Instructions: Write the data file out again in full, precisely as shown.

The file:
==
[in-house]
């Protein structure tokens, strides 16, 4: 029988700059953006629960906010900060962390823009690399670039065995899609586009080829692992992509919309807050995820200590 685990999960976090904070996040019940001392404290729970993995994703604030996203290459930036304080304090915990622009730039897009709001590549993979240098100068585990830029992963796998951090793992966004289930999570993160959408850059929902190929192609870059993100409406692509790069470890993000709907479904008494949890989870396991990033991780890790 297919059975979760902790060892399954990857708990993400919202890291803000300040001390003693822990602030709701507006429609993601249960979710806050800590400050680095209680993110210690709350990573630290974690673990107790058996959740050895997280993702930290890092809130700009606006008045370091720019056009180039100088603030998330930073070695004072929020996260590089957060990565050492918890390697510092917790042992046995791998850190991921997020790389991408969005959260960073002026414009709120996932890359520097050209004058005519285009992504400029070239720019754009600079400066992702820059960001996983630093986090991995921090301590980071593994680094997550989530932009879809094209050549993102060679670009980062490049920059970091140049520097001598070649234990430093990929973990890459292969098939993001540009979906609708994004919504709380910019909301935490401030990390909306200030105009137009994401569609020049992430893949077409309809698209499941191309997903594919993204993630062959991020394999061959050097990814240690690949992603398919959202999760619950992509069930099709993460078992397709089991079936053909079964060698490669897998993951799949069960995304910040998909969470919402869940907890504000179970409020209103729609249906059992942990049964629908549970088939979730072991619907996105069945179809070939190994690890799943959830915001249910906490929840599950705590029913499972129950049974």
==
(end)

[in-house]
């Protein structure tokens, strides 16, 4: 029988700059953006629960906010900060962390823009690399670039065995899609586009080829692992992509919309807050995820200590 685990999960976090904070996040019940001392404290729970993995994703604030996203290459930036304080304090915990622009730039897009709001590549993979240098100068585990830029992963796998951090793992966004289930999570993160959408850059929902190929192609870059993100409406692509790069470890993000709907479904008494949890989870396991990033991780890790 297919059975979760902790060892399954990857708990993400919202890291803000300040001390003693822990602030709701507006429609993601249960979710806050800590400050680095209680993110210690709350990573630290974690673990107790058996959740050895997280993702930290890092809130700009606006008045370091720019056009180039100088603030998330930073070695004072929020996260590089957060990565050492918890390697510092917790042992046995791998850190991921997020790389991408969005959260960073002026414009709120996932890359520097050209004058005519285009992504400029070239720019754009600079400066992702820059960001996983630093986090991995921090301590980071593994680094997550989530932009879809094209050549993102060679670009980062490049920059970091140049520097001598070649234990430093990929973990890459292969098939993001540009979906609708994004919504709380910019909301935490401030990390909306200030105009137009994401569609020049992430893949077409309809698209499941191309997903594919993204993630062959991020394999061959050097990814240690690949992603398919959202999760619950992509069930099709993460078992397709089991079936053909079964060698490669897998993951799949069960995304910040998909969470919402869940907890504000179970409020209103729609249906059992942990049964629908549970088939979730072991619907996105069945179809070939190994690890799943959830915001249910906490929840599950705590029913499972129950049974």